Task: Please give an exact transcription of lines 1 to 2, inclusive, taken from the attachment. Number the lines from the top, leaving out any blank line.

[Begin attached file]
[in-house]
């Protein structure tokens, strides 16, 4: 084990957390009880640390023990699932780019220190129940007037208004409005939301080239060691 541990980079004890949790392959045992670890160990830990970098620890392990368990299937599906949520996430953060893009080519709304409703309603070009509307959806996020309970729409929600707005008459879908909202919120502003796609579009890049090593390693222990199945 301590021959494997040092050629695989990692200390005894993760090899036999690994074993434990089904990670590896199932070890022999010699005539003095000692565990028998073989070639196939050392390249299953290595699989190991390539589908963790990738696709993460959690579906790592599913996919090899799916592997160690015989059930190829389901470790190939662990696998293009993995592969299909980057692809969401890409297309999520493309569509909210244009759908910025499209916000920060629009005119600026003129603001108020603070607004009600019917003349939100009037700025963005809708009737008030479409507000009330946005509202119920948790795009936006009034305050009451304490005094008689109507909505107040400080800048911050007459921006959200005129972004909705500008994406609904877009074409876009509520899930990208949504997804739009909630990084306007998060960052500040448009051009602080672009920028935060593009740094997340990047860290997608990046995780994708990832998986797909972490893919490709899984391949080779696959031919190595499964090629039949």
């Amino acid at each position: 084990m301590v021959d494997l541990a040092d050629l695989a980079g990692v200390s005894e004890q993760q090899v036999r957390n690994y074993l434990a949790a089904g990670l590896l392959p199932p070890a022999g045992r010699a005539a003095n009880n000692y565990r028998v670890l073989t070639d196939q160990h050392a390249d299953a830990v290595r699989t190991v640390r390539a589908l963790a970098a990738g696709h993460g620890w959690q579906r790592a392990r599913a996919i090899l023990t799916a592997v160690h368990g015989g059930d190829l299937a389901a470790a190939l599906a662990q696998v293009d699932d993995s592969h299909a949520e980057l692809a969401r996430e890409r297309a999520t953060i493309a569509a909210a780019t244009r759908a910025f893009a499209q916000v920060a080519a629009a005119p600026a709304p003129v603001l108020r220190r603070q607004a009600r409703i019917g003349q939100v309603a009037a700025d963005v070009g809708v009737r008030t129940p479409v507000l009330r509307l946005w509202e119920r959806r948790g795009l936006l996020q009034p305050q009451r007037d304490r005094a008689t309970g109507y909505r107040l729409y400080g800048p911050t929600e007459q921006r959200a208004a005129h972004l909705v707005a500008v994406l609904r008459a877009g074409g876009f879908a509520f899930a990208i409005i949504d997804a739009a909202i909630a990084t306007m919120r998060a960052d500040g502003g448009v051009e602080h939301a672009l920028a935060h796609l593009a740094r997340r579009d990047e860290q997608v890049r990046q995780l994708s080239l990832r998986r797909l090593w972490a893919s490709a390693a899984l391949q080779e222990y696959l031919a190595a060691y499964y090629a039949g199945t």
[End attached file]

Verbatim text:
[in-house]
């Protein structure tokens, strides 16, 4: 084990957390009880640390023990699932780019220190129940007037208004409005939301080239060691 541990980079004890949790392959045992670890160990830990970098620890392990368990299937599906949520996430953060893009080519709304409703309603070009509307959806996020309970729409929600707005008459879908909202919120502003796609579009890049090593390693222990199945 301590021959494997040092050629695989990692200390005894993760090899036999690994074993434990089904990670590896199932070890022999010699005539003095000692565990028998073989070639196939050392390249299953290595699989190991390539589908963790990738696709993460959690579906790592599913996919090899799916592997160690015989059930190829389901470790190939662990696998293009993995592969299909980057692809969401890409297309999520493309569509909210244009759908910025499209916000920060629009005119600026003129603001108020603070607004009600019917003349939100009037700025963005809708009737008030479409507000009330946005509202119920948790795009936006009034305050009451304490005094008689109507909505107040400080800048911050007459921006959200005129972004909705500008994406609904877009074409876009509520899930990208949504997804739009909630990084306007998060960052500040448009051009602080672009920028935060593009740094997340990047860290997608990046995780994708990832998986797909972490893919490709899984391949080779696959031919190595499964090629039949």